Going the Distance

 

going the distance

I had the pleasure of meeting a really nice guy a couple of weeks ago. We met online as most gay men do. What was different for me this time around is instead of doing the usual texting game, we had long conversations over the phone, which I found somewhat unique or maybe the right word is retro. (Do people actually talk on the phone anymore?)

A week after talking for hours over the phone every night, we met for a drink. He called me awkward and guarded, which I found weirdly refreshing that someone called me out on my shit. We ended up making out in his car. I felt like I was in high school again making out in the car with a guy. Actually, I never made out with any guys in high school, which has no significance to this story…We continued to talk over the phone for a week. We talked about family, life and his past, things he said he never really talked about with other guys but felt he could with me.

We met again. The chemistry was palpable. He came over to my place and we laid in my bed and snuggled and even napped for a bit. Who does that the second time you meet someone, right? It felt really natural and comfortable which is usually hard for me after only meeting twice. I guess our talks over the phone allowed me to let my guard down as he called it.

After the nap, we had lunch and came back to my place where we laid in bed again and talked and laughed and cuddled some more. It was all very innocent and disgustingly cute. There was even a moment where we were staring into each other’s eyes (I know, gross!), and I knew he cared and I knew he was going to be trouble. Whether this was a good or bad kind of trouble, I wasn’t exactly sure at that very moment. For two gay men, who are into each other, and to just lay in bed, is kind of unheard of. Don’t get me wrong, we both wanted something to happen but unfortunately he couldn’t spend the night. Prior to our hanging out, he told me he wouldn’t be able to stay because of a commitment he had the next day with his church. I respected that.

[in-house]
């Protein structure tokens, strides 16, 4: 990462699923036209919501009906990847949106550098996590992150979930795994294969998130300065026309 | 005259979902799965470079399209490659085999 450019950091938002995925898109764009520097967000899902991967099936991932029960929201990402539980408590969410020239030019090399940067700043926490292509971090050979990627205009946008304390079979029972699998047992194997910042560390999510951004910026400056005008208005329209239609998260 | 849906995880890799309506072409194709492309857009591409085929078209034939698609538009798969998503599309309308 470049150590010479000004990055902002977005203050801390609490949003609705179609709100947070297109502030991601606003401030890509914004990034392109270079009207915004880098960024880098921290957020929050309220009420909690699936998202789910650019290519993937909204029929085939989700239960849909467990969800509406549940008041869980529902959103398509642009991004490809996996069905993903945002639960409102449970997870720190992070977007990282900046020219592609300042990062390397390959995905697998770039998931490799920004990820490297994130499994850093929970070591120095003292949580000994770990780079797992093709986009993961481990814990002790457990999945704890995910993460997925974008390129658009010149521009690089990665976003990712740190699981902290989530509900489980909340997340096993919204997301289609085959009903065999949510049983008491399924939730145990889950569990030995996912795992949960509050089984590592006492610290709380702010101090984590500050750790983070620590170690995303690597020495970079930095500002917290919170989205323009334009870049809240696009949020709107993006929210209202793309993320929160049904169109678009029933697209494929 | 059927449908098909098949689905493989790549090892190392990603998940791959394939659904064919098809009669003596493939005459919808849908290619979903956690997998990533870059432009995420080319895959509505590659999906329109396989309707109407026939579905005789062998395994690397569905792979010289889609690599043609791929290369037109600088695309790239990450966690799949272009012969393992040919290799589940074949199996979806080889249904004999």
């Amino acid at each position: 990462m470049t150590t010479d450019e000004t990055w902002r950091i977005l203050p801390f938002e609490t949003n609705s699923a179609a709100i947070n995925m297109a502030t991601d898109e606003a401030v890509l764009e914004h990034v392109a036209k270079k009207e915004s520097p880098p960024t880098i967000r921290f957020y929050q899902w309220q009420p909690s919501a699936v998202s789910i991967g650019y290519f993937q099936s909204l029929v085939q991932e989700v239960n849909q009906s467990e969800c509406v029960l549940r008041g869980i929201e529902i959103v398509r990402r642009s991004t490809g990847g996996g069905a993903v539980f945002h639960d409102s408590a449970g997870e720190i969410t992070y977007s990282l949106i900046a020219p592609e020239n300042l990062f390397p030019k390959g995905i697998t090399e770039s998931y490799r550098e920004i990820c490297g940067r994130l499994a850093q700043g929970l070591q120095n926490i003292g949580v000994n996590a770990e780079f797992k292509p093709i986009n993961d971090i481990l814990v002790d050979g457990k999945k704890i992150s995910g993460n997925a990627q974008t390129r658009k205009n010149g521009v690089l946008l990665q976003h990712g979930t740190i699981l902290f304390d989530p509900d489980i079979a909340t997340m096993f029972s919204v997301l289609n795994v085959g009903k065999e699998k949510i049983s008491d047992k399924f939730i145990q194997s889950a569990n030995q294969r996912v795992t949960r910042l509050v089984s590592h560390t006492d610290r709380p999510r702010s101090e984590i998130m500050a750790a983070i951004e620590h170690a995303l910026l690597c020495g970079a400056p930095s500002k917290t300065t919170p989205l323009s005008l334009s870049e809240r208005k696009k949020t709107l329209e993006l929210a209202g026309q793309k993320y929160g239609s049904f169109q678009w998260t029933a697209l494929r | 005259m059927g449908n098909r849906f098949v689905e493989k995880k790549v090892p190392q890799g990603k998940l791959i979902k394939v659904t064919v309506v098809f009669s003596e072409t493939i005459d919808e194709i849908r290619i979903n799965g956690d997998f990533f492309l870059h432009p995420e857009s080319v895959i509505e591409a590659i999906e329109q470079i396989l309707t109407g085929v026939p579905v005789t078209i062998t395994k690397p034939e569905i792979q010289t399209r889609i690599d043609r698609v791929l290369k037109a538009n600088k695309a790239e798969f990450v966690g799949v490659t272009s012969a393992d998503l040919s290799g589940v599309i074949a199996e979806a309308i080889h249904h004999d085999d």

With all this said, I’m leaving out a very important detail in this story. I live in Sacramento and he lives two hours away. The town he lives in has no importance just that it’s two hours away. Not the ideal situation when you like someone, however, two hours is nothing compared to a 10 hour flight to go visit your boyfriend who lives in another continent (Yes, I experienced this before!). So for me a two hour drive to his town seemed like walk in the park especially when we liked each other. Maybe I am just a romantic or maybe just desperate and wanted sex. It’s a blurry line, really.

LDR meme

Unfortunately for him, two hours was significant. The day after spending time together and realizing we had a connection that went beyond just physical attraction, we had a conversation and the distance or as he called it, the elephant in the room, was brought up. He said the distance was going to be an issue for him. He wanted to have the option to be able to see me everyday or spend the night or watch a movie at any given moment. All valid points I will admit. These long distance relationships are not easy. You need a lot of patience and more importantly, you need a lot of love for it to be worth it. And then he said something that threw me off. He said he didn’t want to hurt me and that he didn’t believe in fighting for love or to be fought for. I agree, you should never have to fight for love. Love is not something you fight for. You either feel it or you don’t. We didn’t have love, we had only known each other for 2 weeks; however, we were starting to feel something. Why would he call at 6 in the morning just to say hi or get excited when I told him I had a nickname for him.

Going the Distance 2